You can EASILY enhance or configure the "voice" by simply opening the script (in an ASCII text editor) and adding "tags" to be applied to "espeak". Just remember to set the script to "Executable" as a property if that got changed somehow. Here are just some of the over 70 tags that you can apply:

-a <integer> Amplitude, 0 to 200, default is 100
-g <integer> Word gap. Pause between words, units of 10mS at the default speed
-p <integer> Pitch adjustment, 0 to 99, default is 50
-s <integer> Speed in words per minute, 80 to 450, default is 175
-v <voice name> Use voice file of this name from espeak-data/voices

Hack these values until you get it just right or not at all ;-)

An example might be - If you might want to modify the speed, volume and pitch you can easily do so by applying  tags (i.e. espeak - s 150 - a 150 -p 30). This would slow down the speed from the default of 175 words per minute to 150, turn up the volume from 100 to 150 and set the pitch to resemble a gruffly old man - lowering it from 50 to 30.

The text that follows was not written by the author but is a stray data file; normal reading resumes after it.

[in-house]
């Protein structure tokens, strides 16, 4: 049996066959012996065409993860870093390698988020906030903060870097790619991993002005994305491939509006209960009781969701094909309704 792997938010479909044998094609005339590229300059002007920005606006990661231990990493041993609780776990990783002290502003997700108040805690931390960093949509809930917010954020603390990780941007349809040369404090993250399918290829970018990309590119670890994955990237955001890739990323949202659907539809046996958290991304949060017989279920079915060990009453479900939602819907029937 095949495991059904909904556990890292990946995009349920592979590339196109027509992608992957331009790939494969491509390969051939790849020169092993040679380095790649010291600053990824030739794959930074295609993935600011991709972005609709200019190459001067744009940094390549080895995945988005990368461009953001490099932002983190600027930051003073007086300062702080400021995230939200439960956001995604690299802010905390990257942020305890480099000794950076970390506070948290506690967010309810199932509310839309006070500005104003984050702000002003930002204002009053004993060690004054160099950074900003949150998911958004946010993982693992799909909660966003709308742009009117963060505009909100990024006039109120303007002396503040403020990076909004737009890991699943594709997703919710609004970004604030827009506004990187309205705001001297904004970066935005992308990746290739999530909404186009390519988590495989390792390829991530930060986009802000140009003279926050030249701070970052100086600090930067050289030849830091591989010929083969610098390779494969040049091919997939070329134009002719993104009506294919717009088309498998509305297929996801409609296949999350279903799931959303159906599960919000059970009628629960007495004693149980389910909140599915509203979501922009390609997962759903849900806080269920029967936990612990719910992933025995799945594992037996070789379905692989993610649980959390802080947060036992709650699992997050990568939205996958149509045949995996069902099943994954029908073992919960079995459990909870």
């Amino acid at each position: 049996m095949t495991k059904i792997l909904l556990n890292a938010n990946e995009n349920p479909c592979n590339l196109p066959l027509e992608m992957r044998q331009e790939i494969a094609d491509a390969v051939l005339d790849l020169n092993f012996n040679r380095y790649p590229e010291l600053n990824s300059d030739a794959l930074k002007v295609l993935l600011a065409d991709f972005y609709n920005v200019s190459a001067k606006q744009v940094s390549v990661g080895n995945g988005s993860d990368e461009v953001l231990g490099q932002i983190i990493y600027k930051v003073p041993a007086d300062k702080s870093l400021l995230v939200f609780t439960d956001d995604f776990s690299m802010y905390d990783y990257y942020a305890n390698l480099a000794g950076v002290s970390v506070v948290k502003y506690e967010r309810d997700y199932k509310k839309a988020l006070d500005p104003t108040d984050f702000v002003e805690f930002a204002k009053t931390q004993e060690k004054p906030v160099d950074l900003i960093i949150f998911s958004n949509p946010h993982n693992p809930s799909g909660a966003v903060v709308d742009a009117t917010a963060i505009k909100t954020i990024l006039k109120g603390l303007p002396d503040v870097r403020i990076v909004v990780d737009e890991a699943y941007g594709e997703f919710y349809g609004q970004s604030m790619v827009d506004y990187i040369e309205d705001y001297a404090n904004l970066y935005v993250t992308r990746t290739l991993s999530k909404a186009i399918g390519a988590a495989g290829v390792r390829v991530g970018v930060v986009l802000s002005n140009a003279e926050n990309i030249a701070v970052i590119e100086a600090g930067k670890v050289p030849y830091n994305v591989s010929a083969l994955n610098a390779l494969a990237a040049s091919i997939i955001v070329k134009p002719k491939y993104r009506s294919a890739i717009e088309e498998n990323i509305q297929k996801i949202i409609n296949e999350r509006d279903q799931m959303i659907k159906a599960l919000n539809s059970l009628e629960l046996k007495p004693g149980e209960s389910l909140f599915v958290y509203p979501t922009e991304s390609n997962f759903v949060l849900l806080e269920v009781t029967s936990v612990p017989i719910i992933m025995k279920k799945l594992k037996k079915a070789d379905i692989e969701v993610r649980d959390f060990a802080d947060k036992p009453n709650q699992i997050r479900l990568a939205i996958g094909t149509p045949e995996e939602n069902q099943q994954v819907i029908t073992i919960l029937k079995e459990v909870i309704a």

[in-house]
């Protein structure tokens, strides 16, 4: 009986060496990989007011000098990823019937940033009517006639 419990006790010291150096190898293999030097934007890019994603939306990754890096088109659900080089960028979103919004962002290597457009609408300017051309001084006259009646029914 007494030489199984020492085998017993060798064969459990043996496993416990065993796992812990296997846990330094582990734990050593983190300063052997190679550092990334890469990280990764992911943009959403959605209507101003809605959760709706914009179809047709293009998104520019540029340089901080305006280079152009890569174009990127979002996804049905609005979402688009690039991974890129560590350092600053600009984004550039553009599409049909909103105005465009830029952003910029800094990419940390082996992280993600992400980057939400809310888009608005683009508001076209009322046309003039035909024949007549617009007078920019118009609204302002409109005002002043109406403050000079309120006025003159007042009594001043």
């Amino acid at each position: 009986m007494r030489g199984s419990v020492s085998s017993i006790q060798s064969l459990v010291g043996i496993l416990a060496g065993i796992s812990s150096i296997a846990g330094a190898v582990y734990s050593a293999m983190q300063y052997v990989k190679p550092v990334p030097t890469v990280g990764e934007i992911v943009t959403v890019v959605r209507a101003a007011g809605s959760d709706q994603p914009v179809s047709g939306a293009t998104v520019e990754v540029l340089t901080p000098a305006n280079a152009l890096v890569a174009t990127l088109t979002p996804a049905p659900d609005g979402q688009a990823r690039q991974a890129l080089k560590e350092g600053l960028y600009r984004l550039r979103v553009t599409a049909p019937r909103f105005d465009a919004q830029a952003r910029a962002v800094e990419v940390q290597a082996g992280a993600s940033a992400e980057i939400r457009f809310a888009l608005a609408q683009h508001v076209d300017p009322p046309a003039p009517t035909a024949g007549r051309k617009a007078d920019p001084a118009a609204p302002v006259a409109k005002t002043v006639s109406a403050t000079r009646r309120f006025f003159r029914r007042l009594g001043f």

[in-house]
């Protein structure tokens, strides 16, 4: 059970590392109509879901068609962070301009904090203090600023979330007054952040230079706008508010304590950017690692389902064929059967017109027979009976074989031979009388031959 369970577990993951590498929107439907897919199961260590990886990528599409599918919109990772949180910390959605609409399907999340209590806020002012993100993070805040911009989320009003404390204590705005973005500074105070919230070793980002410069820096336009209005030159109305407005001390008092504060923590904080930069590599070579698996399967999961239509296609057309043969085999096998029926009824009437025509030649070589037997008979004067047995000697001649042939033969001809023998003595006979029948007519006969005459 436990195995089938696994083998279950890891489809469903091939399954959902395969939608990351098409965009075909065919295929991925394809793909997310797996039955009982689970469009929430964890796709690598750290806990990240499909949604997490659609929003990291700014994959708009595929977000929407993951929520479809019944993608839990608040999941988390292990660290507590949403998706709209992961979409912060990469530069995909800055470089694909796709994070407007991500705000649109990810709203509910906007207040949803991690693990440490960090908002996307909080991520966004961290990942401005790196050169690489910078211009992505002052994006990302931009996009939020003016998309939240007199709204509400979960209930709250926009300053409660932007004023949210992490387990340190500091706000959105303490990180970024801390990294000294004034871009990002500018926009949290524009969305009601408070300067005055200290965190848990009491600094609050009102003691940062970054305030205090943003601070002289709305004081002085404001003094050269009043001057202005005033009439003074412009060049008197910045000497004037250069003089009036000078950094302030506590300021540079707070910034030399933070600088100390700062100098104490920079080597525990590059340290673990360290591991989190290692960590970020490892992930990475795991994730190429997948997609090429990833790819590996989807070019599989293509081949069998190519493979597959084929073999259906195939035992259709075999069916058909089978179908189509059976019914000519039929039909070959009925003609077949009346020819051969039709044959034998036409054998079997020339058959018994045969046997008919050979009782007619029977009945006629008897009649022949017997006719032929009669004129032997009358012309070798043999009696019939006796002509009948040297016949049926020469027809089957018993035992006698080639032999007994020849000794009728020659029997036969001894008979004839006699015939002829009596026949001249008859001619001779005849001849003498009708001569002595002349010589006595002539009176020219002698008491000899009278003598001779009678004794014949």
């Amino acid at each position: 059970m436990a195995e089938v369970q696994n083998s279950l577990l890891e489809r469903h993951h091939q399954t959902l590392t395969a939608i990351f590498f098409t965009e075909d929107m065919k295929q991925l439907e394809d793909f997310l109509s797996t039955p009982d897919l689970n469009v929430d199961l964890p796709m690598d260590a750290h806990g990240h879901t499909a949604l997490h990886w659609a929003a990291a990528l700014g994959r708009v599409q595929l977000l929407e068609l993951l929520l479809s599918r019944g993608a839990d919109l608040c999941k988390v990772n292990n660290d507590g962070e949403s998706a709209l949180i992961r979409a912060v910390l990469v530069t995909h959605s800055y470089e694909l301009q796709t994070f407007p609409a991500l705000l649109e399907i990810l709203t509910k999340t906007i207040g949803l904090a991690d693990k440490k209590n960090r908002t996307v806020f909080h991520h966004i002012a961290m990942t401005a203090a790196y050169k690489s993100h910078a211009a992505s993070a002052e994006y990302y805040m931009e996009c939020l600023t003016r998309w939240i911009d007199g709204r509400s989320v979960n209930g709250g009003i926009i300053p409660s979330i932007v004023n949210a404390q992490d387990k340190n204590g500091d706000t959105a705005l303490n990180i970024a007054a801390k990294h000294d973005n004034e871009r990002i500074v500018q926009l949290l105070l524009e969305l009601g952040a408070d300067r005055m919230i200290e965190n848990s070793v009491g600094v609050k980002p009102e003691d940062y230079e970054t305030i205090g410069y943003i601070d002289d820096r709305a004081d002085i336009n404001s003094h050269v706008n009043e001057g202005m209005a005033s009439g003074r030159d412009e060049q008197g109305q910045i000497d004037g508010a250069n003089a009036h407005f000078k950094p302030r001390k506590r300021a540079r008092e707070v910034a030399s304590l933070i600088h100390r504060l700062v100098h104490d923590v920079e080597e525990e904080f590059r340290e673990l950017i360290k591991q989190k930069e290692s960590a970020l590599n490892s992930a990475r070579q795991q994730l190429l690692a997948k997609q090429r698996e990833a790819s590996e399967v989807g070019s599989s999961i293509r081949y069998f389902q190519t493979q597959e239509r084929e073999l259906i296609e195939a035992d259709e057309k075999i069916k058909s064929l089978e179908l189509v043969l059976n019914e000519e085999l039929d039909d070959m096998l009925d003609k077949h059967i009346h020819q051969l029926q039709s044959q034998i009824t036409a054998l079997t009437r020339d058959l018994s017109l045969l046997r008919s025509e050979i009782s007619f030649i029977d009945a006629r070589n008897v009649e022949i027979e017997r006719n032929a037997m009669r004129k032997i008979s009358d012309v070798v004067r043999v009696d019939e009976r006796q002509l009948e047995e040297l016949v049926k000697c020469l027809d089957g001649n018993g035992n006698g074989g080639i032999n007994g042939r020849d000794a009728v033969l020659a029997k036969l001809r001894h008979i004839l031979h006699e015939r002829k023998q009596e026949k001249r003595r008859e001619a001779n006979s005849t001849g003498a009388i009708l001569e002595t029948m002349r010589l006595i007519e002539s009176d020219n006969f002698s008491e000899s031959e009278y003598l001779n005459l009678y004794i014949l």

DOWNLOAD IT HERE...

Install and compatibility info:

d9238412c264744d8a38d8bb788e0e8c = the MD5 hash for 'Speak_Now.zip'

If you want to check to verify that the file you have downloaded has not been tampered with: after downloading the file- type "md5sum thefilename.zip"  ("thefilename.zip" needs to be the complete path and name of the file) in the Linux Terminal. If it returns the same value as I have given you then you're good to go - otherwise please request assistance from mb@code-it.com

Also you'll need to have "espeak"  installed (most systems will by default) - if not use this command in the terminal:

You can install "espeak" using `apt-get  install espeak'

Web Cam Spy

A ziiped folder that contains 4 different BASH scripts that secertly take a web cam snapshot every "x" minutes. Includes a script to preview them (via a slide show) and create a video of the images.

Released as "beta" - would greatly appreciate anyone willing to give it a "test drive" and then let me know what you think;-)

MORE DETAILS  HERE...


Hack'n the Linux - mikeB